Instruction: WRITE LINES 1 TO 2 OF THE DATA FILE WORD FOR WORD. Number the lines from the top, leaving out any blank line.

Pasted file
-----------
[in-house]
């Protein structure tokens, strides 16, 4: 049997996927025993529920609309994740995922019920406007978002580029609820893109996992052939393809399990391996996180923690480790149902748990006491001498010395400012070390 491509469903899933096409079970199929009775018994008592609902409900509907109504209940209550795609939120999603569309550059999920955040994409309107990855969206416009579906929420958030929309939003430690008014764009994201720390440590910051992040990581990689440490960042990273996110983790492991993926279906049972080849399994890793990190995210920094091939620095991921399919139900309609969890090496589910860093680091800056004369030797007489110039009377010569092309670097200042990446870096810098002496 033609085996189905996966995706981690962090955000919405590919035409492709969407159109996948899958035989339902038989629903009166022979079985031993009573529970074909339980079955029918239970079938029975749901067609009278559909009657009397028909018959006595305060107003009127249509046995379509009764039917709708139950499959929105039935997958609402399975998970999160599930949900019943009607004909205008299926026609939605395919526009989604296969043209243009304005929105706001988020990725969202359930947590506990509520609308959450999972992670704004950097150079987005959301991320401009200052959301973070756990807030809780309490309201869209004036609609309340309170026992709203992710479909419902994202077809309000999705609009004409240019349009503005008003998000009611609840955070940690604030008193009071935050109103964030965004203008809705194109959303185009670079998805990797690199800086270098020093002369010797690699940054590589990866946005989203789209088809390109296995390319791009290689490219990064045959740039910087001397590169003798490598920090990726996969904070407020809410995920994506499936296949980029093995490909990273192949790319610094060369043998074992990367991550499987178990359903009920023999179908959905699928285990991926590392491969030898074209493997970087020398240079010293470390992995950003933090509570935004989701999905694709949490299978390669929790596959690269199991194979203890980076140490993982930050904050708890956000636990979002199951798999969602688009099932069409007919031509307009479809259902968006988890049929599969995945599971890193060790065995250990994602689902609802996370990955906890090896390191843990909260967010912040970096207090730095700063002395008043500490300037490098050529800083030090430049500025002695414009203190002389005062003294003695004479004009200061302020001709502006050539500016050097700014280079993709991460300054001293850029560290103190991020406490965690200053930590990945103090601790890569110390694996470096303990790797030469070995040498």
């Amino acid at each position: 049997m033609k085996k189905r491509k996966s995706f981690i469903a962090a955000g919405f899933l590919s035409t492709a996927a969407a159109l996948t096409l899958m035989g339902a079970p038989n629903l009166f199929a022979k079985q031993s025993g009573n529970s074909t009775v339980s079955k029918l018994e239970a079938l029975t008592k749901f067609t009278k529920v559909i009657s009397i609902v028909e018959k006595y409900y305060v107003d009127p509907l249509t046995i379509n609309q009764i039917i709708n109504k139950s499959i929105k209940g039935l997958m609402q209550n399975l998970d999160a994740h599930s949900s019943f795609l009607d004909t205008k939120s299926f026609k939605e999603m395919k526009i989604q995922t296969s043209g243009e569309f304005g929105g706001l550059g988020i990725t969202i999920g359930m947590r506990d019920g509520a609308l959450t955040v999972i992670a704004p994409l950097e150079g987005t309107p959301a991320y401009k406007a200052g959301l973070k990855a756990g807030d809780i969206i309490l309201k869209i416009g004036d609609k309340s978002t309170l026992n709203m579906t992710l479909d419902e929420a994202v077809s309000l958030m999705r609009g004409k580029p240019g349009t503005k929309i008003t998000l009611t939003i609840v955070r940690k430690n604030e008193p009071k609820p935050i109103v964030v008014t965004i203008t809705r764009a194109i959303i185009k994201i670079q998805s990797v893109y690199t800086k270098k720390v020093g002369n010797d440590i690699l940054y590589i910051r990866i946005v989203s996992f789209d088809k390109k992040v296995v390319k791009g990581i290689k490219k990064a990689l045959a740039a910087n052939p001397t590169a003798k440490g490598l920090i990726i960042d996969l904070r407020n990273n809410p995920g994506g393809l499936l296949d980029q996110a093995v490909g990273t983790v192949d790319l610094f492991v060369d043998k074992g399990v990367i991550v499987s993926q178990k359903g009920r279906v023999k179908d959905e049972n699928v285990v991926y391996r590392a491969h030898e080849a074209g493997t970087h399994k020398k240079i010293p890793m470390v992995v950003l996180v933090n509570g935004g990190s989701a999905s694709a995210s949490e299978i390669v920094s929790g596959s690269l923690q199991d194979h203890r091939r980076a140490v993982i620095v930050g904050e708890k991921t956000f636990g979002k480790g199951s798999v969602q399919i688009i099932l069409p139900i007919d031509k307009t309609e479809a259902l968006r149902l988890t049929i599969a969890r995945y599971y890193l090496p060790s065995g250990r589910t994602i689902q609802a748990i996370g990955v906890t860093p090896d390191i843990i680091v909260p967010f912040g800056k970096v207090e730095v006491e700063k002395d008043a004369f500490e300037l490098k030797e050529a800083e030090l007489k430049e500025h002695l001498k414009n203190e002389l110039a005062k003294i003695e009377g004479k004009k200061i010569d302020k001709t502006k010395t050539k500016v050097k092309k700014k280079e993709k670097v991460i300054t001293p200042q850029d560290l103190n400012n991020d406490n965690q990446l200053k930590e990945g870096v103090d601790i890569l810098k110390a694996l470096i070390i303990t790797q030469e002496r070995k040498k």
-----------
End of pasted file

[in-house]
């Protein structure tokens, strides 16, 4: 049997996927025993529920609309994740995922019920406007978002580029609820893109996992052939393809399990391996996180923690480790149902748990006491001498010395400012070390 491509469903899933096409079970199929009775018994008592609902409900509907109504209940209550795609939120999603569309550059999920955040994409309107990855969206416009579906929420958030929309939003430690008014764009994201720390440590910051992040990581990689440490960042990273996110983790492991993926279906049972080849399994890793990190995210920094091939620095991921399919139900309609969890090496589910860093680091800056004369030797007489110039009377010569092309670097200042990446870096810098002496 033609085996189905996966995706981690962090955000919405590919035409492709969407159109996948899958035989339902038989629903009166022979079985031993009573529970074909339980079955029918239970079938029975749901067609009278559909009657009397028909018959006595305060107003009127249509046995379509009764039917709708139950499959929105039935997958609402399975998970999160599930949900019943009607004909205008299926026609939605395919526009989604296969043209243009304005929105706001988020990725969202359930947590506990509520609308959450999972992670704004950097150079987005959301991320401009200052959301973070756990807030809780309490309201869209004036609609309340309170026992709203992710479909419902994202077809309000999705609009004409240019349009503005008003998000009611609840955070940690604030008193009071935050109103964030965004203008809705194109959303185009670079998805990797690199800086270098020093002369010797690699940054590589990866946005989203789209088809390109296995390319791009290689490219990064045959740039910087001397590169003798490598920090990726996969904070407020809410995920994506499936296949980029093995490909990273192949790319610094060369043998074992990367991550499987178990359903009920023999179908959905699928285990991926590392491969030898074209493997970087020398240079010293470390992995950003933090509570935004989701999905694709949490299978390669929790596959690269199991194979203890980076140490993982930050904050708890956000636990979002199951798999969602688009099932069409007919031509307009479809259902968006988890049929599969995945599971890193060790065995250990994602689902609802996370990955906890090896390191843990909260967010912040970096207090730095700063002395008043500490300037490098050529800083030090430049500025002695414009203190002389005062003294003695004479004009200061302020001709502006050539500016050097700014280079993709991460300054001293850029560290103190991020406490965690200053930590990945103090601790890569110390694996470096303990790797030469070995040498």